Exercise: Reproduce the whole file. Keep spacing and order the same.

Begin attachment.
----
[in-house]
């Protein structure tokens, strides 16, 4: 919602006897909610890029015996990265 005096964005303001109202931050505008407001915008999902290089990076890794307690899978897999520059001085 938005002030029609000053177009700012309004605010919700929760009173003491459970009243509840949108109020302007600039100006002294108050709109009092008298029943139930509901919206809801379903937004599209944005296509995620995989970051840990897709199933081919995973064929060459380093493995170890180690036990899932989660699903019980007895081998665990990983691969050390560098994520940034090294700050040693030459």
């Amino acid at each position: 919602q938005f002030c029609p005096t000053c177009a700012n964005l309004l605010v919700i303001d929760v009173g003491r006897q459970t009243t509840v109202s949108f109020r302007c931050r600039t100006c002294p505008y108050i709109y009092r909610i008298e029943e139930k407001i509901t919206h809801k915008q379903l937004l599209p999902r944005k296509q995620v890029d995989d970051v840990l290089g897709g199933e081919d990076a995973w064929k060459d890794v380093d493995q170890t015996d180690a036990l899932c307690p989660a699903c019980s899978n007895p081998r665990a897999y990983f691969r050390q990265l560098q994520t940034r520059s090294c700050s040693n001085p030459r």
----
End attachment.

[in-house]
């Protein structure tokens, strides 16, 4: 919602006897909610890029015996990265 005096964005303001109202931050505008407001915008999902290089990076890794307690899978897999520059001085 938005002030029609000053177009700012309004605010919700929760009173003491459970009243509840949108109020302007600039100006002294108050709109009092008298029943139930509901919206809801379903937004599209944005296509995620995989970051840990897709199933081919995973064929060459380093493995170890180690036990899932989660699903019980007895081998665990990983691969050390560098994520940034090294700050040693030459």
């Amino acid at each position: 919602q938005f002030c029609p005096t000053c177009a700012n964005l309004l605010v919700i303001d929760v009173g003491r006897q459970t009243t509840v109202s949108f109020r302007c931050r600039t100006c002294p505008y108050i709109y009092r909610i008298e029943e139930k407001i509901t919206h809801k915008q379903l937004l599209p999902r944005k296509q995620v890029d995989d970051v840990l290089g897709g199933e081919d990076a995973w064929k060459d890794v380093d493995q170890t015996d180690a036990l899932c307690p989660a699903c019980s899978n007895p081998r665990a897999y990983f691969r050390q990265l560098q994520t940034r520059s090294c700050s040693n001085p030459r």